Vertical Ridge Augementation: Surgical Protocol and Restrospective Evaluation of 48 Consecutively Inserted Implant s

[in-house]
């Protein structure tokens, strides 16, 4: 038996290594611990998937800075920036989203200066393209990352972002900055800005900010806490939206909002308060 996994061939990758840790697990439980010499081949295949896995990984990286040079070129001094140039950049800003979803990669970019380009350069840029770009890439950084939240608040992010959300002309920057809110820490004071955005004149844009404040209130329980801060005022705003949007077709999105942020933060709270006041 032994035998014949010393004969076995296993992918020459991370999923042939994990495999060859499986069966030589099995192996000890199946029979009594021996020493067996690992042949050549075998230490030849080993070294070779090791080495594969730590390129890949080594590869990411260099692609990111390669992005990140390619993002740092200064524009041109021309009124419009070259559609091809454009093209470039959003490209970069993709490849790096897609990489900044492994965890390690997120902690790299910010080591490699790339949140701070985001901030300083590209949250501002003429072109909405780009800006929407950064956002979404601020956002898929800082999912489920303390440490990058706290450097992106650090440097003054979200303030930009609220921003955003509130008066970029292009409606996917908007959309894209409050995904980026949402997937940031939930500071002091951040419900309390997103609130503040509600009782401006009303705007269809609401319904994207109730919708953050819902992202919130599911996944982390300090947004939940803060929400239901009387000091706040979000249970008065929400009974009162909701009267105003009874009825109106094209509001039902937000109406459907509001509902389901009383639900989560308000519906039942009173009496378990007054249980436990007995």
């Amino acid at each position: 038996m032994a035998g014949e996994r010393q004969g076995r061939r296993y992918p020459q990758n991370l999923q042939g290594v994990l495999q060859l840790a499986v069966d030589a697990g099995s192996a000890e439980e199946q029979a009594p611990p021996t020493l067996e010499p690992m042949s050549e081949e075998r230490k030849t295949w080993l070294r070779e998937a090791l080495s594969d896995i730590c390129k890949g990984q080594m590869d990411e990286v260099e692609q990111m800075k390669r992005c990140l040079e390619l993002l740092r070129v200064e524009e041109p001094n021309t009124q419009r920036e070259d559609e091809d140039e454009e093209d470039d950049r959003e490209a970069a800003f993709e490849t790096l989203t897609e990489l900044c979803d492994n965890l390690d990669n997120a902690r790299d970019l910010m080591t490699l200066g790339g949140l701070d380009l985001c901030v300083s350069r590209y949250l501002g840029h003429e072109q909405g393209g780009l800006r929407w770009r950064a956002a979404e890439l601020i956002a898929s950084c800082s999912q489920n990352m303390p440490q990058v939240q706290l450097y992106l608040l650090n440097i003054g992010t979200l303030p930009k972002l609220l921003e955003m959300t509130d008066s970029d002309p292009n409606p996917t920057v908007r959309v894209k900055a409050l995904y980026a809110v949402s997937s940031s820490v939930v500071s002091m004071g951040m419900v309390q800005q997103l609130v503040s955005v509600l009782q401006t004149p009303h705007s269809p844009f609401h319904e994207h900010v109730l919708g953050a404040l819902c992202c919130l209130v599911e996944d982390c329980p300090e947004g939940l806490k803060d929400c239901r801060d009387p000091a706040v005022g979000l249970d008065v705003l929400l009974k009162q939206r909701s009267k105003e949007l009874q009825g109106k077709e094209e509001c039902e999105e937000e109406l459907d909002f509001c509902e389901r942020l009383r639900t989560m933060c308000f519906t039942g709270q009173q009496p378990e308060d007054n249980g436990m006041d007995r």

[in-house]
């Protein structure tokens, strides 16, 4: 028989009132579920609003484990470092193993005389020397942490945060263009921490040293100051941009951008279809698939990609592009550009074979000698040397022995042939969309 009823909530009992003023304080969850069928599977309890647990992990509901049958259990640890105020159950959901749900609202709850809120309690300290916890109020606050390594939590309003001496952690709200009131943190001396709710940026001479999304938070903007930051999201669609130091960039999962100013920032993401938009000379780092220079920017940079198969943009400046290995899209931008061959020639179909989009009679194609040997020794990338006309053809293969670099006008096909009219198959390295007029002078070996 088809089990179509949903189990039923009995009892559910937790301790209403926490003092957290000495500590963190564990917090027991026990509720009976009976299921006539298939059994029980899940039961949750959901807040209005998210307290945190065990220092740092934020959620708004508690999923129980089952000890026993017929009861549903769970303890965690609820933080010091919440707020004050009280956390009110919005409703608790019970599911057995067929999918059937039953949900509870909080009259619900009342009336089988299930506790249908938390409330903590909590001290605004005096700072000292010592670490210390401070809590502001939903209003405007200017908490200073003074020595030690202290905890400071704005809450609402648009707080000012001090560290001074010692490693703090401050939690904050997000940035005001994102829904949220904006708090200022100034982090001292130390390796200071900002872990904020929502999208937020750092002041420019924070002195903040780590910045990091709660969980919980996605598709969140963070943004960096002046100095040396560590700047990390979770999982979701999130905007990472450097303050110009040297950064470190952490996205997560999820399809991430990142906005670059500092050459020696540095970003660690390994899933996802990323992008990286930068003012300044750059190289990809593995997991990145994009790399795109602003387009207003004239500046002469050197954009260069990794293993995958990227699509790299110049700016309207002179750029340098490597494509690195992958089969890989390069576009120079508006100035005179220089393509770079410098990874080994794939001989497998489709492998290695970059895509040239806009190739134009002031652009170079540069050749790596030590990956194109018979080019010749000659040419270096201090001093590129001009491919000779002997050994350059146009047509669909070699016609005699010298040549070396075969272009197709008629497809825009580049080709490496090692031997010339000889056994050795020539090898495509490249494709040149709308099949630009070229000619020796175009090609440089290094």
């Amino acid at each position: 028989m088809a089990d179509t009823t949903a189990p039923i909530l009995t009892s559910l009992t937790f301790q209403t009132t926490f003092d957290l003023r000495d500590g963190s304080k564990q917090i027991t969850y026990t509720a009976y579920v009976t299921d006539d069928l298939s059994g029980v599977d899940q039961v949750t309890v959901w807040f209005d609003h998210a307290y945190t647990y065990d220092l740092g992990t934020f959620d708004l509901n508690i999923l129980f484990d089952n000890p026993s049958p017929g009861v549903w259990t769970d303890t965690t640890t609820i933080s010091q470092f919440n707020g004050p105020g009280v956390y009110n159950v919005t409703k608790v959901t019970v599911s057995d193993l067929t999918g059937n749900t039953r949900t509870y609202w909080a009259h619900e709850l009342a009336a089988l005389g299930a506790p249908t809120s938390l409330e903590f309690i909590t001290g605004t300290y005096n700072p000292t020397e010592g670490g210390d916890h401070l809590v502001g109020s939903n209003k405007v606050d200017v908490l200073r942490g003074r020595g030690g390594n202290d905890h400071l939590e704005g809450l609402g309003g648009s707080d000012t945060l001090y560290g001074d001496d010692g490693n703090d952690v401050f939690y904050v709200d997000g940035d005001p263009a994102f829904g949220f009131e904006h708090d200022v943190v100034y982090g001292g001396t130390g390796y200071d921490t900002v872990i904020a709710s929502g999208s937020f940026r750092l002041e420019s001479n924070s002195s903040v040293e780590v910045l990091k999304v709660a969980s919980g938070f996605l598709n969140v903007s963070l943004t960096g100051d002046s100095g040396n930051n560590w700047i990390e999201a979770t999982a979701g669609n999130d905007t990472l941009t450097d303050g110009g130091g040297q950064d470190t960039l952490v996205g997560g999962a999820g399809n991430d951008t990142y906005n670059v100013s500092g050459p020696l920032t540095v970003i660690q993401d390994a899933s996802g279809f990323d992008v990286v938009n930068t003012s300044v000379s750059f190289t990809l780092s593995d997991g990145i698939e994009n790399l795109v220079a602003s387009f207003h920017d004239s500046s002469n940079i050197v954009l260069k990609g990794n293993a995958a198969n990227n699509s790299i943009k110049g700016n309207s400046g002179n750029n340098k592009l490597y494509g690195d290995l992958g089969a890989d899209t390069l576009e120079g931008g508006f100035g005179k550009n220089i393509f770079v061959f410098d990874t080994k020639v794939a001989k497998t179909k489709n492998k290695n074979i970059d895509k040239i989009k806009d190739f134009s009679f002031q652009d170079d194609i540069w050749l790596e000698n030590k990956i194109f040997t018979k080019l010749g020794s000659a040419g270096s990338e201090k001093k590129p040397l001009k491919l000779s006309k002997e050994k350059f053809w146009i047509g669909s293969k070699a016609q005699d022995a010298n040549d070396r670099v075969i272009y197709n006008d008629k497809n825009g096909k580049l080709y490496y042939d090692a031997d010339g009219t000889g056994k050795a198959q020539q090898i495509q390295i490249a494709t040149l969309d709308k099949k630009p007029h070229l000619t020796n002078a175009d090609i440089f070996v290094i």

The aim of this retrospective study was to evaluate the predictability of obtaining a vertical ridge augmentation around dental implants, strictly following a surgical protocol. Fourteen partially and four fully edentulous patients were treated between July 1993 and November 1995. Forty-eight consecutive implants were placed so that the circumference of the upper part of the cover screw was exposed from 2 to 7 mm. In addition to bone chips, autogenous bone grafts harvested with a bone-filtering aspirator were placed around the exposed threads and completely covered with a barrier membrane. Flaps were coronally displaced to cover the regenerative materials. Three of the 22 membranes became exposed prematurely and were removed immediately. The remaining 19 membranes stayed in place for a 12-month healing period until the second-stage surgery. In these 19 cases, where the membrane remained completely covered by the soft tissue, all of the available space underneath the membrane was filled with regenerative tissue. In eight cases a histologic biopsy was performed. Histologic analysis demonstrated vital bone with regularly formed bone cells; in three cases the most coronal part (approximately 1 mm) of the regenerative tissue was connective tissue, and the remaining tissue was bone. This retrospective analysis showed that when the clinical protocol was accurately followed, the possibility of clinical complication was reduced and the results for achieving vertical ridge augmentation around implants were predictable.